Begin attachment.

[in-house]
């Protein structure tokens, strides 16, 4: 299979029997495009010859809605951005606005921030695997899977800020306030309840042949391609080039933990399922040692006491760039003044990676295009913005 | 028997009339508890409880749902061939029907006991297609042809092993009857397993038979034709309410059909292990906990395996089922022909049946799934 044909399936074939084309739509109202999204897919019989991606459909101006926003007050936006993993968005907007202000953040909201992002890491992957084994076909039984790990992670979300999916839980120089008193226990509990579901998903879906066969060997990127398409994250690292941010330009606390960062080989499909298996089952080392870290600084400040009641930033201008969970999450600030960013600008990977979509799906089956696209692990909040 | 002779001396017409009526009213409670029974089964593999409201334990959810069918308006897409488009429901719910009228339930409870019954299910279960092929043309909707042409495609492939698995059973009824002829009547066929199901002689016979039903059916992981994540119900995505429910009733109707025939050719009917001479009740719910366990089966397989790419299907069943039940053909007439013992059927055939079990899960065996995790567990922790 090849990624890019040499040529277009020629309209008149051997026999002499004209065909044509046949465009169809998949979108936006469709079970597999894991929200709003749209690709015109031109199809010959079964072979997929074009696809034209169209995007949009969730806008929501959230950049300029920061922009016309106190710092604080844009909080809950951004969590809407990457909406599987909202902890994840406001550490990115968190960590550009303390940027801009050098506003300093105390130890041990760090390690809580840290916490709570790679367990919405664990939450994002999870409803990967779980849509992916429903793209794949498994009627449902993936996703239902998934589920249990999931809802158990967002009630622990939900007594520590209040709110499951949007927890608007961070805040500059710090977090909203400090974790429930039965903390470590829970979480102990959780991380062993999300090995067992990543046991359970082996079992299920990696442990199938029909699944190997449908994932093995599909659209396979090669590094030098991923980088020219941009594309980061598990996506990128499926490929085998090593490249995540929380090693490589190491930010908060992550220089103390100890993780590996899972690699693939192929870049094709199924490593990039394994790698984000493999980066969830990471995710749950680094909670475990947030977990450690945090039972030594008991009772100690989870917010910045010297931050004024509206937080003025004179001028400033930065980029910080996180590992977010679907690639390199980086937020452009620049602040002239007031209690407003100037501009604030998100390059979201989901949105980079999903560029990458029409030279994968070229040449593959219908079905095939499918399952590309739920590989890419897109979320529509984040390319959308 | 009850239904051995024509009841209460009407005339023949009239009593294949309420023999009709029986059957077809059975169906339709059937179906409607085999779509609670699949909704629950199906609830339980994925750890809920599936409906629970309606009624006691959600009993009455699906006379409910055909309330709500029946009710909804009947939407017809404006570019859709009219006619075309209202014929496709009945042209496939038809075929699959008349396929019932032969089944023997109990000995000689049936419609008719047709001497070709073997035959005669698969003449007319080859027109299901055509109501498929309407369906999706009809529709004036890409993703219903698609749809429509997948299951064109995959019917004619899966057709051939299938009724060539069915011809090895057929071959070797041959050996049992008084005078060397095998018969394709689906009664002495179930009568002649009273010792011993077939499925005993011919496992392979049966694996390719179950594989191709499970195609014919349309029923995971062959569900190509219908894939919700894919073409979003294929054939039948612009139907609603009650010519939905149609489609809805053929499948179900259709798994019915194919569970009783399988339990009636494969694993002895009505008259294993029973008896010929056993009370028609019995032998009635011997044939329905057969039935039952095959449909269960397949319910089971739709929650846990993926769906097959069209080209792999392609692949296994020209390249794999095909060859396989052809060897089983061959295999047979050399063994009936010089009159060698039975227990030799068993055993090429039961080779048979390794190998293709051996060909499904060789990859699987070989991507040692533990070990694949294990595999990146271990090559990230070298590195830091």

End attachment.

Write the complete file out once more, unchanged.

[in-house]
């Protein structure tokens, strides 16, 4: 299979029997495009010859809605951005606005921030695997899977800020306030309840042949391609080039933990399922040692006491760039003044990676295009913005 | 028997009339508890409880749902061939029907006991297609042809092993009857397993038979034709309410059909292990906990395996089922022909049946799934 044909399936074939084309739509109202999204897919019989991606459909101006926003007050936006993993968005907007202000953040909201992002890491992957084994076909039984790990992670979300999916839980120089008193226990509990579901998903879906066969060997990127398409994250690292941010330009606390960062080989499909298996089952080392870290600084400040009641930033201008969970999450600030960013600008990977979509799906089956696209692990909040 | 002779001396017409009526009213409670029974089964593999409201334990959810069918308006897409488009429901719910009228339930409870019954299910279960092929043309909707042409495609492939698995059973009824002829009547066929199901002689016979039903059916992981994540119900995505429910009733109707025939050719009917001479009740719910366990089966397989790419299907069943039940053909007439013992059927055939079990899960065996995790567990922790 090849990624890019040499040529277009020629309209008149051997026999002499004209065909044509046949465009169809998949979108936006469709079970597999894991929200709003749209690709015109031109199809010959079964072979997929074009696809034209169209995007949009969730806008929501959230950049300029920061922009016309106190710092604080844009909080809950951004969590809407990457909406599987909202902890994840406001550490990115968190960590550009303390940027801009050098506003300093105390130890041990760090390690809580840290916490709570790679367990919405664990939450994002999870409803990967779980849509992916429903793209794949498994009627449902993936996703239902998934589920249990999931809802158990967002009630622990939900007594520590209040709110499951949007927890608007961070805040500059710090977090909203400090974790429930039965903390470590829970979480102990959780991380062993999300090995067992990543046991359970082996079992299920990696442990199938029909699944190997449908994932093995599909659209396979090669590094030098991923980088020219941009594309980061598990996506990128499926490929085998090593490249995540929380090693490589190491930010908060992550220089103390100890993780590996899972690699693939192929870049094709199924490593990039394994790698984000493999980066969830990471995710749950680094909670475990947030977990450690945090039972030594008991009772100690989870917010910045010297931050004024509206937080003025004179001028400033930065980029910080996180590992977010679907690639390199980086937020452009620049602040002239007031209690407003100037501009604030998100390059979201989901949105980079999903560029990458029409030279994968070229040449593959219908079905095939499918399952590309739920590989890419897109979320529509984040390319959308 | 009850239904051995024509009841209460009407005339023949009239009593294949309420023999009709029986059957077809059975169906339709059937179906409607085999779509609670699949909704629950199906609830339980994925750890809920599936409906629970309606009624006691959600009993009455699906006379409910055909309330709500029946009710909804009947939407017809404006570019859709009219006619075309209202014929496709009945042209496939038809075929699959008349396929019932032969089944023997109990000995000689049936419609008719047709001497070709073997035959005669698969003449007319080859027109299901055509109501498929309407369906999706009809529709004036890409993703219903698609749809429509997948299951064109995959019917004619899966057709051939299938009724060539069915011809090895057929071959070797041959050996049992008084005078060397095998018969394709689906009664002495179930009568002649009273010792011993077939499925005993011919496992392979049966694996390719179950594989191709499970195609014919349309029923995971062959569900190509219908894939919700894919073409979003294929054939039948612009139907609603009650010519939905149609489609809805053929499948179900259709798994019915194919569970009783399988339990009636494969694993002895009505008259294993029973008896010929056993009370028609019995032998009635011997044939329905057969039935039952095959449909269960397949319910089971739709929650846990993926769906097959069209080209792999392609692949296994020209390249794999095909060859396989052809060897089983061959295999047979050399063994009936010089009159060698039975227990030799068993055993090429039961080779048979390794190998293709051996060909499904060789990859699987070989991507040692533990070990694949294990595999990146271990090559990230070298590195830091």